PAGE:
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Trump Wants FDA To Take COVID Curing Tips From 'My Pillow' Guy
Surprise! It is a thing you can murder people with! Allegedly?
Move over, hydroxychlorobullshit! There is a new totally unproven COVID-19 "cure" in town!
Well, there is if you ask Ben Carson and the Mike "The MyPillow Guy" Lindell, who are currently petitioning Trump to make the FDA approve oleandrin, an extract of the oleander flower. Oleander, as those of us who read a lot of Agatha Christie novels as a kid know, is an extremely poisonous flower. The kind of thing you might kill your fourth husband with , if you are so inclined.
The pair reportedly took a meeting with Trump back in July in order to push it, and according to Mike Lindell, Trump "basically said: …'The FDA should be approving it.'" It must have impressed him, because he is now, reportedly, very into the idea of getting this rushed through.
To the alarm of some government health officials, President Trump has expressed enthusiasm for the Food and Drug Administration to permit an extract from the oleander plant to be marketed as a dietary supplement or, alternatively, approved as a drug to cure COVID-19, despite lack of proof that it works.
Driving the news: The experimental botanical extract, oleandrin, was promoted to Trump during an Oval Office meeting in July. It's embraced by Housing and Urban Development Secretary Ben Carson and MyPillow founder and CEO Mike Lindell , a big Trump backer, who recently took a financial stake in the company that develops the product.
The push to get the extract approved is being led by Andrew Whitney, who was also at the July meeting. Whitney is on the board of Phoenix Biotechnology, the company developing oleandrin. There has not been a single study on humans or animals testing its efficacy on COVID-19, although Whitney says one is coming and also that it definitely absolutely does cure COVID-19 in only two days — and he is very frustrated with the FDA head Stephen Hahn's stubborn refusal to just take his word for it.
Whitney described Hahn as "immensely professional" but added: "The process is too slow. ... We ought to be given an opportunity to test this. Call my bluff!"
"Call my bluff" is definitely a thing you want to hear from people selling medicine of any kind. Also this:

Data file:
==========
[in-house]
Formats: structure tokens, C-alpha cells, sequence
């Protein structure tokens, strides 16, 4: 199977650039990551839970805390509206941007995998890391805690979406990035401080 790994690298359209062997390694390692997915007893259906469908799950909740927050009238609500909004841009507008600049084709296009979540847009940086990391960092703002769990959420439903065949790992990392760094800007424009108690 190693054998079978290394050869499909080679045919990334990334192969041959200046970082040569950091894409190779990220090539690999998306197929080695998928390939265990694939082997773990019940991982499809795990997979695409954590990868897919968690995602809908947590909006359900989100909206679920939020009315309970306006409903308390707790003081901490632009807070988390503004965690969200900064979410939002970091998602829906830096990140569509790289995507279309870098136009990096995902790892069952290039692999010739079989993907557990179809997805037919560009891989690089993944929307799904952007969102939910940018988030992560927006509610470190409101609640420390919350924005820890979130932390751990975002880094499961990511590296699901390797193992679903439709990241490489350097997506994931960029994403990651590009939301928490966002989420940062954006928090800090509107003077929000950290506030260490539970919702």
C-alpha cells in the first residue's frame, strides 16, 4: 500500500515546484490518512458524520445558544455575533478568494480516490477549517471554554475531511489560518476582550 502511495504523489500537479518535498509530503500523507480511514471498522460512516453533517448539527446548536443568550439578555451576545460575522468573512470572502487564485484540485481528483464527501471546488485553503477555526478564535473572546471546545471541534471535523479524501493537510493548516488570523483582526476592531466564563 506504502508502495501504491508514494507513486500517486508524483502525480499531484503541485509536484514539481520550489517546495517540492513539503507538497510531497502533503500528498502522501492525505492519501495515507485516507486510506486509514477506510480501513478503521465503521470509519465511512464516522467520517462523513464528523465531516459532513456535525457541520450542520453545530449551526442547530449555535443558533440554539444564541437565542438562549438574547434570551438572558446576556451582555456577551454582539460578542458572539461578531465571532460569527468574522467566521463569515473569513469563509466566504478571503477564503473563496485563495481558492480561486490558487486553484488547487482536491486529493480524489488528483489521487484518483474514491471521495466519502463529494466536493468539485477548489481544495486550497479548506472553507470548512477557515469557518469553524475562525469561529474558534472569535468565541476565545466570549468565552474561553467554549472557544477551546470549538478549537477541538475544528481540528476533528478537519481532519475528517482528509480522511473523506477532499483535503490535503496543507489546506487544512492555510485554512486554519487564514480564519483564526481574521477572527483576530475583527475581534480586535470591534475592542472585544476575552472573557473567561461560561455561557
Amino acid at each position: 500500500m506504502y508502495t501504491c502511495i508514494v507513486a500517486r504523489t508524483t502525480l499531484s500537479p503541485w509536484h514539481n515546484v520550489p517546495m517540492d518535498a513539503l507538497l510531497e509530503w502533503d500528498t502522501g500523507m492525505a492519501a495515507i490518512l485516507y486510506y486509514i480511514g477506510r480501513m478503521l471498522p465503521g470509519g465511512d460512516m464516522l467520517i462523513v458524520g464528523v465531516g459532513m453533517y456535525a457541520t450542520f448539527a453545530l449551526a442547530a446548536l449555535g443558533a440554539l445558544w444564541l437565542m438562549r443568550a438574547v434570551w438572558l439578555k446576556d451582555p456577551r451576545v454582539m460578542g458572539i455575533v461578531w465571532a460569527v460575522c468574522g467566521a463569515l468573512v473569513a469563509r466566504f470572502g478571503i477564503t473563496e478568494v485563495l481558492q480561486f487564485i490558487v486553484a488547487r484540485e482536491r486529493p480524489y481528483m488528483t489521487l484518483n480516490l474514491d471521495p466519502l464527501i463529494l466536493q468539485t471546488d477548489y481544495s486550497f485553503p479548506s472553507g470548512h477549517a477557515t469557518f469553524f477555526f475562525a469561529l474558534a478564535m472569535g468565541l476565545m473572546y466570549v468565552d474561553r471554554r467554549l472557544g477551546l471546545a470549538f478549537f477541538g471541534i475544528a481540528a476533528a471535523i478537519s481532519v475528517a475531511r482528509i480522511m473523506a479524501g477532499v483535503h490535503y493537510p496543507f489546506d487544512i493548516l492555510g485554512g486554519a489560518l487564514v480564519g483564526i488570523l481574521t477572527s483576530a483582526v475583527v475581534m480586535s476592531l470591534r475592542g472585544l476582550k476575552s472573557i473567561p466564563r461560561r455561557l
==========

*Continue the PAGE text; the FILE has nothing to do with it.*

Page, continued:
"Now, there are all sorts of lawyers who would tell me I can't say things like that, because you know you need to have years of studies, and you need to have this, that, and the other, and so forth," Whitney said. "But as an American with a right of free expression, I'm telling you, I've seen it with my own eyes."
Whitney would also like the extract to be approved as an over-the-counter dietary supplement, which sounds like just a really fantastic idea (for murderers).
The thing about this is — we know how some Trumpists work. He says maybe you can bleach away the Covid, they go out and drink bleach. He says take hydroxychloroquine, they start drinking gin and tonics (So do I, but I do it because they are delicious, not because I think they are magic). They will hear "oleander cures coronavirus" and they will go out, get some oleander, make themselves some oleander tea and then drop dead. That is what they will do.
Or they will murder their cheating lover with it and then claim that the person took it to prevent coronavirus because they love Trump so much. Mark my words. In a year this will be an episode of "Dateline." Perhaps that is what is going on! Maybe Trump knows someone who wants to do some murder and he's trying to help them out by giving them a plausible excuse. "Your honor! I swear I did not kill my husband! He just ate some oleander because he thought he had COVID-19 and Trump said it was a cure!"
In fact, according to the Axios report, Mike Lindell is already taking it and giving it to family and friends.
Lindell said he has been taking the unapproved botanical and has shared it with his family and friends. He said he believes it has kept him from getting COVID-19 and has cured other people.
Lindell, by the way, is a former crackhead. Like, literally, he did a whole bunch of crack cocaine for many, many years. I don't judge people for that kind of thing, but I also rarely take their advice on things I should put in my body, and that has worked out quite well for me so far.
In other news, I really hope no one I know dies of oleander poisoning, or any other plant poisoning, really in the near future, because my internet search history from the last 10 minutes is not going to be a good look.
[ Axios ]